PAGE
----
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The data for this study were collected through a probability sampling survey in Guangdong Province, China, between March and June 1999. Guangdong Province was chosen as the site of study because this coastal province, the first experiment site of a market economy in the country, has the largest number of foreign-invested enterprises in China. Therefore, it served as a good testing ground for a study of both Western and Chinese employees in a cross-cultural context. The survey of employees in foreign-invested enterprises was conducted in four stages. In the first stage, a sampling frame for foreign-invested enterprises was determined by using a compiled list based on four available databases: (1) Database of Foreign-invested Enterprises in Guangdong-1998 (Database-1) compiled by Guangdong Research Institute of Foreign Economy and Trade; (2) Directory of Sino-American Enterprises provided the Guangzhou Office of American Commerce Department (Database-2); (3) Directory of SinoFrench Enterprises provided by the French Consulate in Guangzhou (Database-3); and (4) Directory of State-owned Manufacturers in Guang-dong Province (Database-4). To check the accuracy and currency of the listed companies, all Sino-American companies in the manufacturing industry and Sino-French enterprises in all sectors were called. The unqualified ones were eliminated. The final sampling frame for Sino-American enterprises was 271 companies in the manufacturing industry, and that for Sino-French enterprises was 73 companies in all industrial sectors. The state-owned companies were well listed and updated. They were all selected to form the sampling frame. In the second stage, all the companies in the sampling frames were contacted for cooperation with the survey. The success rate was 17.3% (47) for Sino-American companies, 38.4% (28) for Sino-French companies, and 59.4 % (19) for state-owned companies. In the third stage, the subjects were chosen on the basis of the list provided by the companies. All together, 205 Americans and 115 French were identified in those companies. Because the number was small, it was decided to have a census of them all. Chinese employees in the same companies were selected based on a 2:1 ratio of Westerners to Chinese (in order to get 150 respondents). The sample of 150 employees from stateowned enterprises was randomly drawn from a list of managerial personnel from 19 companies. In the fourth stage, a questionnaire in English was administered in person to both American and French employees (all the French in this survey could speak English), and a Chinese version of the same question-naire that 38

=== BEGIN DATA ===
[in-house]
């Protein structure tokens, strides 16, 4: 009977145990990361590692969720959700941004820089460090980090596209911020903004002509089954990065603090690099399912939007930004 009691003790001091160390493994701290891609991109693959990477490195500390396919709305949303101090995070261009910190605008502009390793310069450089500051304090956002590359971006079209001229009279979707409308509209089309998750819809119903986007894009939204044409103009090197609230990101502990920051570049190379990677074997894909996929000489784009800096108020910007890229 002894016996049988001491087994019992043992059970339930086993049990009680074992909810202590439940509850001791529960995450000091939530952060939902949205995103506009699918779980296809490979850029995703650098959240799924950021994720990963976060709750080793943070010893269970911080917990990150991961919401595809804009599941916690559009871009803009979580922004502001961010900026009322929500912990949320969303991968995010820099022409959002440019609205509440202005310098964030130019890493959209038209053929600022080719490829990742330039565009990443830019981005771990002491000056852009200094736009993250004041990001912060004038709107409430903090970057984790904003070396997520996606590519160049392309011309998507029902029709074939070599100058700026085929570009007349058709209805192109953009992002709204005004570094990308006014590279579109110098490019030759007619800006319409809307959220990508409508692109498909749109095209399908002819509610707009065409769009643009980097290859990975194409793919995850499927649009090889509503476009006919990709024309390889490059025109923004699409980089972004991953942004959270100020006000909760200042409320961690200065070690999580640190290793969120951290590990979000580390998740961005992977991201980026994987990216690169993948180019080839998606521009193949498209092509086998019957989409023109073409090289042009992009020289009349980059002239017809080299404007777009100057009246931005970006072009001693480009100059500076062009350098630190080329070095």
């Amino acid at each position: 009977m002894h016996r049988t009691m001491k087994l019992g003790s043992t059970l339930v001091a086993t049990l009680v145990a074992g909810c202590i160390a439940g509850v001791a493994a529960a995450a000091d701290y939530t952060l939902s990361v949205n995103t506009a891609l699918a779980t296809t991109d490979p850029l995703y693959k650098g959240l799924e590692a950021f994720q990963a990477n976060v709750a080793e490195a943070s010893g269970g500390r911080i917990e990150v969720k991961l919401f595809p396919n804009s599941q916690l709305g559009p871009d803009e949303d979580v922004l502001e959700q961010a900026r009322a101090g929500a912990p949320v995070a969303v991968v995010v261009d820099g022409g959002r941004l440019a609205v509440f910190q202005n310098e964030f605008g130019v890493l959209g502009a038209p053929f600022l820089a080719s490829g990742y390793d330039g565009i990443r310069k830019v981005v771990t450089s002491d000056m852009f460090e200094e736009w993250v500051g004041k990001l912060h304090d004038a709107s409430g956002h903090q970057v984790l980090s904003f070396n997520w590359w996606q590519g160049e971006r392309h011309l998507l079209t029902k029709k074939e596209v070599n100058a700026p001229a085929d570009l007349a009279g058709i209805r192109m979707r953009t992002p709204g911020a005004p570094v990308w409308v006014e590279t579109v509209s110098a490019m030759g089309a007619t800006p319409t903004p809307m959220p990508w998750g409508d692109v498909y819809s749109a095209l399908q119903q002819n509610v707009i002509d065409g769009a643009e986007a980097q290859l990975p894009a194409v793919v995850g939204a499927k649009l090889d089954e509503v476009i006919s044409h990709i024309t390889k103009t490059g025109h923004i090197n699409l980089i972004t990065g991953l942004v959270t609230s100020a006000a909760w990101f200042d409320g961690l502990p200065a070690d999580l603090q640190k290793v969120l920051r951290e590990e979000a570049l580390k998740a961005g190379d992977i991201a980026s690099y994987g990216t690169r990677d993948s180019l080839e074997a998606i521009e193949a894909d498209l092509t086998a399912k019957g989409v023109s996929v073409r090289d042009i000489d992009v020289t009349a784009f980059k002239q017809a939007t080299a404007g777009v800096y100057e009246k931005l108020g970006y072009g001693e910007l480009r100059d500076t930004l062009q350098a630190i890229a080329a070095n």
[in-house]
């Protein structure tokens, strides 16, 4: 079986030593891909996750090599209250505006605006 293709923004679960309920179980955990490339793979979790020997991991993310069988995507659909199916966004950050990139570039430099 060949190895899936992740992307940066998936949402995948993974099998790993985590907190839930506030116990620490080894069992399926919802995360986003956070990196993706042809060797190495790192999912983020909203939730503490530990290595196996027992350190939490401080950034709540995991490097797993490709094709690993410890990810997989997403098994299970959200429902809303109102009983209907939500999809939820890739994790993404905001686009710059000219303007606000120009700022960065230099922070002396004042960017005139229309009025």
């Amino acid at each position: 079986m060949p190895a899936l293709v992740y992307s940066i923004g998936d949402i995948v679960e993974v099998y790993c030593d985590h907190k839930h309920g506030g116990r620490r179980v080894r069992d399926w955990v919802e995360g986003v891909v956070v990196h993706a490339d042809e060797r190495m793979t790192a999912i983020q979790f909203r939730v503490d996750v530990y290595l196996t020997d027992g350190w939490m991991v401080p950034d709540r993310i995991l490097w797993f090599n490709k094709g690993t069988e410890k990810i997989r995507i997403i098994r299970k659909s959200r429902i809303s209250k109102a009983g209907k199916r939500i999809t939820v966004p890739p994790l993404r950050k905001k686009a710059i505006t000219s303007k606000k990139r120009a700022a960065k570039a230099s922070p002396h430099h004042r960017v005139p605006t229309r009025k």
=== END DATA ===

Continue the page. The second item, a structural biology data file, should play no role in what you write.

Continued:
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had been translated from English (and back translated to check for validity) was administered in person to Chinese employees in both FIEs and SOEs. The return rate was 73.2% for Americans, 63.5% for French, 67.3 for Chinese in FIEs, and 89.8% for Chinese in SOEs. Subjects The final sample in this study consisted of four groups of subjects from Guangdong Province. Of the 524 subjects, 150 were Chinese employees in state-owned enterprises (SOE Chinese). This group was selected primarily as a control group to check whether and to what extent the possible differences found between Chinese in FIEs and Westerners are due to cultural values or to different types of company set-up and corporate culture. Another 150 were Chinese employees in Sino-American and Sino-French Enterprises (FIE Chinese), 150 were American expatriates, and 74 were French expatriates. American and French were chosen to represent Western FIE employees because of the large variance in their cultural differences that would be expected to produce more meaningful findings. They were the ones posted in China by the overseas partners of the FIEs and spoke either English or French as their first language. Expatriates with Chinese language as their first language, namely American Chinese or French Chinese, were not included in this study because their special cultural background could confound the findings. The FIE Chinese employees chosen for this study were managerial, executive, or technical staff who had opportunities to communicate face to face with their expatriate colleagues. Table 1. The Compostion of the Sample of Employees in Foreign-Invested Enterprises in Guangdong, China Position Americans General manager 16% Department 30.7 manager Staff member 16 Manager assistant 8.7 Secretary .7 Others 28 Total 100